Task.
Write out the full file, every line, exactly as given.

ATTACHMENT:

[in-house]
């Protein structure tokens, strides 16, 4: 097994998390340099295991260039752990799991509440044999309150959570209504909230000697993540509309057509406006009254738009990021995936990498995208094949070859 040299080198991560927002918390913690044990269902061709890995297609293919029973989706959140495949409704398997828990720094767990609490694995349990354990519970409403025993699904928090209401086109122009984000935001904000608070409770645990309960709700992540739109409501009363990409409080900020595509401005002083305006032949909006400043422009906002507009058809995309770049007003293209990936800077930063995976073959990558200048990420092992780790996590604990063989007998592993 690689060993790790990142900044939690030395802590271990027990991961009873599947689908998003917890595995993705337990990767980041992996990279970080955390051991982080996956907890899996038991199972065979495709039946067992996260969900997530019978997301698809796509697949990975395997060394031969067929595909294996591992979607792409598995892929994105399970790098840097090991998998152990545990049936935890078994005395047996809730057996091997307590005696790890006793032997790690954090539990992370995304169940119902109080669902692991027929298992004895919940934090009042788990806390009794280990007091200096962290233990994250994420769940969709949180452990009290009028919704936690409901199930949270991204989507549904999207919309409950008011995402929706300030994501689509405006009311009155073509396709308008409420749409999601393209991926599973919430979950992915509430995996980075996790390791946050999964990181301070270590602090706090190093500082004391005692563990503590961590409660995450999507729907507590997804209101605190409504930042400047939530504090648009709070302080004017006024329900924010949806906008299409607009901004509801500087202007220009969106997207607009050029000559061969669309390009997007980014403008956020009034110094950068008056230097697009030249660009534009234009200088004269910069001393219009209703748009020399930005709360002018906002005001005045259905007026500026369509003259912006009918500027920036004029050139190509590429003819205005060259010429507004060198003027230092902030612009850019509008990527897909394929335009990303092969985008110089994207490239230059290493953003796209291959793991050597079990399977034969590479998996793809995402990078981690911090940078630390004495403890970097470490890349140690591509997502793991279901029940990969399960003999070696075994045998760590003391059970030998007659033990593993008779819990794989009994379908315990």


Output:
[in-house]
């Protein structure tokens, strides 16, 4: 097994998390340099295991260039752990799991509440044999309150959570209504909230000697993540509309057509406006009254738009990021995936990498995208094949070859 040299080198991560927002918390913690044990269902061709890995297609293919029973989706959140495949409704398997828990720094767990609490694995349990354990519970409403025993699904928090209401086109122009984000935001904000608070409770645990309960709700992540739109409501009363990409409080900020595509401005002083305006032949909006400043422009906002507009058809995309770049007003293209990936800077930063995976073959990558200048990420092992780790996590604990063989007998592993 690689060993790790990142900044939690030395802590271990027990991961009873599947689908998003917890595995993705337990990767980041992996990279970080955390051991982080996956907890899996038991199972065979495709039946067992996260969900997530019978997301698809796509697949990975395997060394031969067929595909294996591992979607792409598995892929994105399970790098840097090991998998152990545990049936935890078994005395047996809730057996091997307590005696790890006793032997790690954090539990992370995304169940119902109080669902692991027929298992004895919940934090009042788990806390009794280990007091200096962290233990994250994420769940969709949180452990009290009028919704936690409901199930949270991204989507549904999207919309409950008011995402929706300030994501689509405006009311009155073509396709308008409420749409999601393209991926599973919430979950992915509430995996980075996790390791946050999964990181301070270590602090706090190093500082004391005692563990503590961590409660995450999507729907507590997804209101605190409504930042400047939530504090648009709070302080004017006024329900924010949806906008299409607009901004509801500087202007220009969106997207607009050029000559061969669309390009997007980014403008956020009034110094950068008056230097697009030249660009534009234009200088004269910069001393219009209703748009020399930005709360002018906002005001005045259905007026500026369509003259912006009918500027920036004029050139190509590429003819205005060259010429507004060198003027230092902030612009850019509008990527897909394929335009990303092969985008110089994207490239230059290493953003796209291959793991050597079990399977034969590479998996793809995402990078981690911090940078630390004495403890970097470490890349140690591509997502793991279901029940990969399960003999070696075994045998760590003391059970030998007659033990593993008779819990794989009994379908315990």